The library at Franklin, Massachusetts has an intimate connection with Dr. Franklin, and is re-housing their collection of books he donated. They were displayed in a standalone, closed bookcase from 1904 till now (2018), when they are going to a more accessible presentation, according to this news report on the renovation. Congratulations!
In 1778, the westerly part of the town of Wrentham, Massachusetts was the first city in America to rename itself after Dr. Franklin. Franklin was in Philadelphia when the town administrators conveyed the honor, and asked him for a donation of a bell. Franklin responded with a donation of books instead, as “Sense is better than Sound.”
Dr. Franklin asked Dr. Richard Price, a Unitarian minister in London, to select books. In wondering about the many religious volumes, I at first supposed Dr. Price’s occupation as well as Dr. Price realizing the town was built around a Congregational church. On further reading, this idea of books on religion seems to have come from Franklin himself: he asked for books as are most proper to inculcate Principles of sound Religion and just Government.
Franklin wrote to Richard Price in March 1785
Passy, Mar. 18. 1785.My dear Friend,
My Nephew, Mr. Williams, will have the honour of delivering you this Line. It is to request from you a List of a few good Books to the Value of about Twenty-five Pounds, such as are most proper to inculcate Principles of sound Religion and just Government. A new Town in the State of Massachusetts, having done me the honour of naming itself after me, and proposing to build a Steeple to their Meeting House if I would give them a Bell, I have advis’d the sparing themselves the Expence of a Steeple at present, and that they would accept of Books instead of a Bell, Sense being preferable to Sound. These are therefore intended as the Commencement of a little Parochial Library, for the Use of a Society of intelligent respectable Farmers, such as our Country People generally consist of. Besides your own Works I would only mention, on the Recommendation of my Sister, Stennet’s Discourses on personal Religion, which may be one Book of the Number, if you know it and approve of it. With the highest Esteem and Respect, I am ever, my dear Friend, Yours most affectionately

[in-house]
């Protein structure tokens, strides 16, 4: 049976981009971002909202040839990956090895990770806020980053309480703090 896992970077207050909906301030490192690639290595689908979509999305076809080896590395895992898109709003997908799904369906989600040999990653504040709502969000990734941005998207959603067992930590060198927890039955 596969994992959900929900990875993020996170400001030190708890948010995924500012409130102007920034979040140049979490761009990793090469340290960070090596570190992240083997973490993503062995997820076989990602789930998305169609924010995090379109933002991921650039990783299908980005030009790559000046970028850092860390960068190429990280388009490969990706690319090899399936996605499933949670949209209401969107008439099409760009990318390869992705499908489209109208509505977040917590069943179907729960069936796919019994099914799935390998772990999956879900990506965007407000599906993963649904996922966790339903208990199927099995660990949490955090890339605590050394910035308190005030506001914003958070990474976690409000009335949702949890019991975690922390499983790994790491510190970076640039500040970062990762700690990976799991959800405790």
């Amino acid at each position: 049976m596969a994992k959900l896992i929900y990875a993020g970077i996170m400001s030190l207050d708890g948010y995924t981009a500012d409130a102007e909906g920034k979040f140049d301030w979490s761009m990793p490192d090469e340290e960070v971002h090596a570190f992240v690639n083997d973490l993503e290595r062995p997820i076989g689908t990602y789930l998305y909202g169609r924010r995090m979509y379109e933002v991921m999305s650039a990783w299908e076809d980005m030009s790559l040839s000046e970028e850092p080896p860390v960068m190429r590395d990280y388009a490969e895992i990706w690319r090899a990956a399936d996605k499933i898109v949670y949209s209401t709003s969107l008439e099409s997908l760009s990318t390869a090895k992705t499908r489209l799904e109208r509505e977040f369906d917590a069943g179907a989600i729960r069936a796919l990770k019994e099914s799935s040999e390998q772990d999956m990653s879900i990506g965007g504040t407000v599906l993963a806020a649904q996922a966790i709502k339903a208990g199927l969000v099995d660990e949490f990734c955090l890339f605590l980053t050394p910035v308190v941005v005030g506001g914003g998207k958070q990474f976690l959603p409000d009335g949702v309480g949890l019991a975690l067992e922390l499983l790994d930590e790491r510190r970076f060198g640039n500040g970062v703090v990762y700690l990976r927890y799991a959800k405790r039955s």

Mr. Williams has given me much pleasure by calling upon me and bringing me a letter from you. I have, according to your desire, furnish’d him with a list of Such books on religion and government as I think Some of the best, and added a present to the parish that is to bear your name of Such of my own publications as I think may not be unsuitable. Should this be the commencement of parochial libraries in the States it will do great good.
In their letter thanking Franklin for the books, there is a sly comment that more scientific books would have been equally welcomed:
We only regret, that Modesty should deny us the celebrated Productions of the greatest Phylosopher and Politician in America. Since Providence hitherto hath delighted to smile on all your great and noble Efforts, we cannot but hope, your generous exertion to diffuse useful and divine Knowledge among us, will be productive of the happiest effects, and completely answer your warmest wishes. May all the seeds of Science, which You have sown in this, and various other parts of the world, grow up into a living Laurel, to adorn your illustrious Head in the Temple of Fame.
These books were the nucleus of the town library. Growing up in Franklin, Massachusetts, Horace Mann loved his local library, commenting also that the original books were “suited, perhaps, to the ‘conscript fathers’ of the town”, that is, heavily religious. For more, see the Franklin Library History
Vicky Buchanio, librarian of the Franklin Public Library, has graciously shared information about the books. There is a nice view of this beautiful facility on this TV news report.